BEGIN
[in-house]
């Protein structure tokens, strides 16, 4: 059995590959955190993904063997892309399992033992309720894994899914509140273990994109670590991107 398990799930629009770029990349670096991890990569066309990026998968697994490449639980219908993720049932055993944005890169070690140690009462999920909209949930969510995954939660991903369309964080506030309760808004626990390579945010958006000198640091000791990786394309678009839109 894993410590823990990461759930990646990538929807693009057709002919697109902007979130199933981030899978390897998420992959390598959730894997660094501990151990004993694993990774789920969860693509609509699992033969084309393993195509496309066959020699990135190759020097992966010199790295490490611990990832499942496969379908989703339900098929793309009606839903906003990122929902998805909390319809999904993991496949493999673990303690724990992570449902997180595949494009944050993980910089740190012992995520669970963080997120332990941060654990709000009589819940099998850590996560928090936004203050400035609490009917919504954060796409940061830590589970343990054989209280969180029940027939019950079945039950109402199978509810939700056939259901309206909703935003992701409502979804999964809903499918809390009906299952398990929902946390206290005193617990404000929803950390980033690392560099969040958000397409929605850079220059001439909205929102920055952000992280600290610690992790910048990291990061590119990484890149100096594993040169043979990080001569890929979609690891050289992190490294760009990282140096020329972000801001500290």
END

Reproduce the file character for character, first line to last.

[in-house]
């Protein structure tokens, strides 16, 4: 059995590959955190993904063997892309399992033992309720894994899914509140273990994109670590991107 398990799930629009770029990349670096991890990569066309990026998968697994490449639980219908993720049932055993944005890169070690140690009462999920909209949930969510995954939660991903369309964080506030309760808004626990390579945010958006000198640091000791990786394309678009839109 894993410590823990990461759930990646990538929807693009057709002919697109902007979130199933981030899978390897998420992959390598959730894997660094501990151990004993694993990774789920969860693509609509699992033969084309393993195509496309066959020699990135190759020097992966010199790295490490611990990832499942496969379908989703339900098929793309009606839903906003990122929902998805909390319809999904993991496949493999673990303690724990992570449902997180595949494009944050993980910089740190012992995520669970963080997120332990941060654990709000009589819940099998850590996560928090936004203050400035609490009917919504954060796409940061830590589970343990054989209280969180029940027939019950079945039950109402199978509810939700056939259901309206909703935003992701409502979804999964809903499918809390009906299952398990929902946390206290005193617990404000929803950390980033690392560099969040958000397409929605850079220059001439909205929102920055952000992280600290610690992790910048990291990061590119990484890149100096594993040169043979990080001569890929979609690891050289992190490294760009990282140096020329972000801001500290």